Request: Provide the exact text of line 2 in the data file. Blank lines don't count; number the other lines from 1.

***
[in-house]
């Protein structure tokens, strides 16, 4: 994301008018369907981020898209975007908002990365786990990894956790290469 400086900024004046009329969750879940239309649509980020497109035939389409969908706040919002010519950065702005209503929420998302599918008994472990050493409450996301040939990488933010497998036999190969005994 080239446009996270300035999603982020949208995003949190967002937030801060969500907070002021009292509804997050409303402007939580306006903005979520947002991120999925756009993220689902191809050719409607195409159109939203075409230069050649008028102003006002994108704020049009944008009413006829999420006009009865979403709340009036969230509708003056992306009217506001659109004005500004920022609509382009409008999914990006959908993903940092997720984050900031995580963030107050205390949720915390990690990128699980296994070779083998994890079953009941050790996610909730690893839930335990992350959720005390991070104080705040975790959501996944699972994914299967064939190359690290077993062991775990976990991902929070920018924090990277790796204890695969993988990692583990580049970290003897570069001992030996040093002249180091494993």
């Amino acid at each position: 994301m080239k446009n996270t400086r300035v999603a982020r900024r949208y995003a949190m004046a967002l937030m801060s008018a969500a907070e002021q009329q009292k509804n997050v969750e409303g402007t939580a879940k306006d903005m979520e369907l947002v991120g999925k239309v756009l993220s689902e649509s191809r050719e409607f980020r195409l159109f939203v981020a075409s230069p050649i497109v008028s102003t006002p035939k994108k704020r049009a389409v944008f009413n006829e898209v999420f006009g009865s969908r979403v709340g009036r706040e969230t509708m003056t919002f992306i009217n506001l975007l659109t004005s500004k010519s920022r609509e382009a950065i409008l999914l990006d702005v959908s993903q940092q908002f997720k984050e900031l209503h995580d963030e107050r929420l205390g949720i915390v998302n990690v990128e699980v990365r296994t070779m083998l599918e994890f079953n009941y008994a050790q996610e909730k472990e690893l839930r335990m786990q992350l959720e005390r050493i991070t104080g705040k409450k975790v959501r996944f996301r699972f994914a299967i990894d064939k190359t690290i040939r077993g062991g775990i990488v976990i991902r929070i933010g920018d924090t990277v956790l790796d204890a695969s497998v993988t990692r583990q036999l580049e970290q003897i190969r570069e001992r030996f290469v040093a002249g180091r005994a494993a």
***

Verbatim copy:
């Protein structure tokens, strides 16, 4: 994301008018369907981020898209975007908002990365786990990894956790290469 400086900024004046009329969750879940239309649509980020497109035939389409969908706040919002010519950065702005209503929420998302599918008994472990050493409450996301040939990488933010497998036999190969005994 080239446009996270300035999603982020949208995003949190967002937030801060969500907070002021009292509804997050409303402007939580306006903005979520947002991120999925756009993220689902191809050719409607195409159109939203075409230069050649008028102003006002994108704020049009944008009413006829999420006009009865979403709340009036969230509708003056992306009217506001659109004005500004920022609509382009409008999914990006959908993903940092997720984050900031995580963030107050205390949720915390990690990128699980296994070779083998994890079953009941050790996610909730690893839930335990992350959720005390991070104080705040975790959501996944699972994914299967064939190359690290077993062991775990976990991902929070920018924090990277790796204890695969993988990692583990580049970290003897570069001992030996040093002249180091494993």